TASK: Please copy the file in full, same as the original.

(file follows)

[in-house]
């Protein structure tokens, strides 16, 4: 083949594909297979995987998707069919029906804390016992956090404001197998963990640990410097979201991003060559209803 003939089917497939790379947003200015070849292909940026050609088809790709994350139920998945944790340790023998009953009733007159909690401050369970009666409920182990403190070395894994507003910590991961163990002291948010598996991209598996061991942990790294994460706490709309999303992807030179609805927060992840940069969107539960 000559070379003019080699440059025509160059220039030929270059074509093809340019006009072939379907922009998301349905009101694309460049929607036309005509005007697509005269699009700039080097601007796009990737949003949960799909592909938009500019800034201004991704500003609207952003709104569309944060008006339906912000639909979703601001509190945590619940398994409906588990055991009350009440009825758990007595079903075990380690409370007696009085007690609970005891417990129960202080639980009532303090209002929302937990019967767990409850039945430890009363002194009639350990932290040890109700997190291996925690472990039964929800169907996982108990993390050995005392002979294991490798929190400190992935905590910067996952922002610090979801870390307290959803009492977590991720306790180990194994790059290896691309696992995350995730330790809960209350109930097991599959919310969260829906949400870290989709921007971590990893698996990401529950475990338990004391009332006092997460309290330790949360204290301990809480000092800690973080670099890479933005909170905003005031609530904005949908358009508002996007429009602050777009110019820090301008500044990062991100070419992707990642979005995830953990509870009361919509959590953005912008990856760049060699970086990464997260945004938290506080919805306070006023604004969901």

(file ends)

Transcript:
[in-house]
């Protein structure tokens, strides 16, 4: 083949594909297979995987998707069919029906804390016992956090404001197998963990640990410097979201991003060559209803 003939089917497939790379947003200015070849292909940026050609088809790709994350139920998945944790340790023998009953009733007159909690401050369970009666409920182990403190070395894994507003910590991961163990002291948010598996991209598996061991942990790294994460706490709309999303992807030179609805927060992840940069969107539960 000559070379003019080699440059025509160059220039030929270059074509093809340019006009072939379907922009998301349905009101694309460049929607036309005509005007697509005269699009700039080097601007796009990737949003949960799909592909938009500019800034201004991704500003609207952003709104569309944060008006339906912000639909979703601001509190945590619940398994409906588990055991009350009440009825758990007595079903075990380690409370007696009085007690609970005891417990129960202080639980009532303090209002929302937990019967767990409850039945430890009363002194009639350990932290040890109700997190291996925690472990039964929800169907996982108990993390050995005392002979294991490798929190400190992935905590910067996952922002610090979801870390307290959803009492977590991720306790180990194994790059290896691309696992995350995730330790809960209350109930097991599959919310969260829906949400870290989709921007971590990893698996990401529950475990338990004391009332006092997460309290330790949360204290301990809480000092800690973080670099890479933005909170905003005031609530904005949908358009508002996007429009602050777009110019820090301008500044990062991100070419992707990642979005995830953990509870009361919509959590953005912008990856760049060699970086990464997260945004938290506080919805306070006023604004969901």